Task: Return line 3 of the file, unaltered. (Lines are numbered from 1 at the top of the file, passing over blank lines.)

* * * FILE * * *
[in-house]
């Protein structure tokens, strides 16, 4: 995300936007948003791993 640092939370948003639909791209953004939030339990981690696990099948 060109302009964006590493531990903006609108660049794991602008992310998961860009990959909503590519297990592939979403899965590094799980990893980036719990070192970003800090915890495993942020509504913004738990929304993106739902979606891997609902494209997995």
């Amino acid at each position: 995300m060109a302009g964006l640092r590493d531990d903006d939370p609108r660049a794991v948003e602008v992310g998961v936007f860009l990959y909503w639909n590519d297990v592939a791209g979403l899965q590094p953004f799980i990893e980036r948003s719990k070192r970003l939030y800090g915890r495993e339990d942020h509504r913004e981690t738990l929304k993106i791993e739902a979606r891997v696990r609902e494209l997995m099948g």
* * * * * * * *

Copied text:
């Amino acid at each position: 995300m060109a302009g964006l640092r590493d531990d903006d939370p609108r660049a794991v948003e602008v992310g998961v936007f860009l990959y909503w639909n590519d297990v592939a791209g979403l899965q590094p953004f799980i990893e980036r948003s719990k070192r970003l939030y800090g915890r495993e339990d942020h509504r913004e981690t738990l929304k993106i791993e739902a979606r891997v696990r609902e494209l997995m099948g």